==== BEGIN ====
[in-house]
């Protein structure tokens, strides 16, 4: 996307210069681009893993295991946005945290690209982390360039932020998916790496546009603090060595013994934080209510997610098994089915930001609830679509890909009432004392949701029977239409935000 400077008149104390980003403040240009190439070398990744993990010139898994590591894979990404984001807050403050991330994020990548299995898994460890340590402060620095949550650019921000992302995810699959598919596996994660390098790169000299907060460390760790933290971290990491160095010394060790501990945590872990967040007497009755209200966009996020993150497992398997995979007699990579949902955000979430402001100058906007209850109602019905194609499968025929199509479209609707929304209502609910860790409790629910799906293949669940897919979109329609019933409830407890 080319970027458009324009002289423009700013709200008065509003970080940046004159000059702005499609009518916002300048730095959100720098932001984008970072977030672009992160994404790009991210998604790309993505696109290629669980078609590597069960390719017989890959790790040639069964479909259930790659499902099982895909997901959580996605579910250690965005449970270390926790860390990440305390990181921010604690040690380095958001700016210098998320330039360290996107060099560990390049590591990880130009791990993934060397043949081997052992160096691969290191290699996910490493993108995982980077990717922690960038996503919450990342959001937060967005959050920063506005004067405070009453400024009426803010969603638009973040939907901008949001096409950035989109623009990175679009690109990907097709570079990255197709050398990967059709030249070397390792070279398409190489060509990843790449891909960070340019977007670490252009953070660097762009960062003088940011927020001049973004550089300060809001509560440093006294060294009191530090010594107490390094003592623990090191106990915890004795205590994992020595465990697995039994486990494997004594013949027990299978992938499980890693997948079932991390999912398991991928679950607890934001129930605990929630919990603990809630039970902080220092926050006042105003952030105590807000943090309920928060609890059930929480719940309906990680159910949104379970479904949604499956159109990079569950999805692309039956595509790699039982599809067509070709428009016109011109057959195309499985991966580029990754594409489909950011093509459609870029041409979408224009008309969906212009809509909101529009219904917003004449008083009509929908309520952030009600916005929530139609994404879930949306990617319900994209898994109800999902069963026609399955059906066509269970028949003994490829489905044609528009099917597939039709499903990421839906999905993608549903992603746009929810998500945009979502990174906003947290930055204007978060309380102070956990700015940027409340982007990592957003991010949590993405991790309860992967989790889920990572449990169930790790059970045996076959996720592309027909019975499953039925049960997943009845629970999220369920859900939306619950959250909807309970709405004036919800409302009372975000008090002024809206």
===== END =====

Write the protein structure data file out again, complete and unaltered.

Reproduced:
[in-house]
């Protein structure tokens, strides 16, 4: 996307210069681009893993295991946005945290690209982390360039932020998916790496546009603090060595013994934080209510997610098994089915930001609830679509890909009432004392949701029977239409935000 400077008149104390980003403040240009190439070398990744993990010139898994590591894979990404984001807050403050991330994020990548299995898994460890340590402060620095949550650019921000992302995810699959598919596996994660390098790169000299907060460390760790933290971290990491160095010394060790501990945590872990967040007497009755209200966009996020993150497992398997995979007699990579949902955000979430402001100058906007209850109602019905194609499968025929199509479209609707929304209502609910860790409790629910799906293949669940897919979109329609019933409830407890 080319970027458009324009002289423009700013709200008065509003970080940046004159000059702005499609009518916002300048730095959100720098932001984008970072977030672009992160994404790009991210998604790309993505696109290629669980078609590597069960390719017989890959790790040639069964479909259930790659499902099982895909997901959580996605579910250690965005449970270390926790860390990440305390990181921010604690040690380095958001700016210098998320330039360290996107060099560990390049590591990880130009791990993934060397043949081997052992160096691969290191290699996910490493993108995982980077990717922690960038996503919450990342959001937060967005959050920063506005004067405070009453400024009426803010969603638009973040939907901008949001096409950035989109623009990175679009690109990907097709570079990255197709050398990967059709030249070397390792070279398409190489060509990843790449891909960070340019977007670490252009953070660097762009960062003088940011927020001049973004550089300060809001509560440093006294060294009191530090010594107490390094003592623990090191106990915890004795205590994992020595465990697995039994486990494997004594013949027990299978992938499980890693997948079932991390999912398991991928679950607890934001129930605990929630919990603990809630039970902080220092926050006042105003952030105590807000943090309920928060609890059930929480719940309906990680159910949104379970479904949604499956159109990079569950999805692309039956595509790699039982599809067509070709428009016109011109057959195309499985991966580029990754594409489909950011093509459609870029041409979408224009008309969906212009809509909101529009219904917003004449008083009509929908309520952030009600916005929530139609994404879930949306990617319900994209898994109800999902069963026609399955059906066509269970028949003994490829489905044609528009099917597939039709499903990421839906999905993608549903992603746009929810998500945009979502990174906003947290930055204007978060309380102070956990700015940027409340982007990592957003991010949590993405991790309860992967989790889920990572449990169930790790059970045996076959996720592309027909019975499953039925049960997943009845629970999220369920859900939306619950959250909807309970709405004036919800409302009372975000008090002024809206």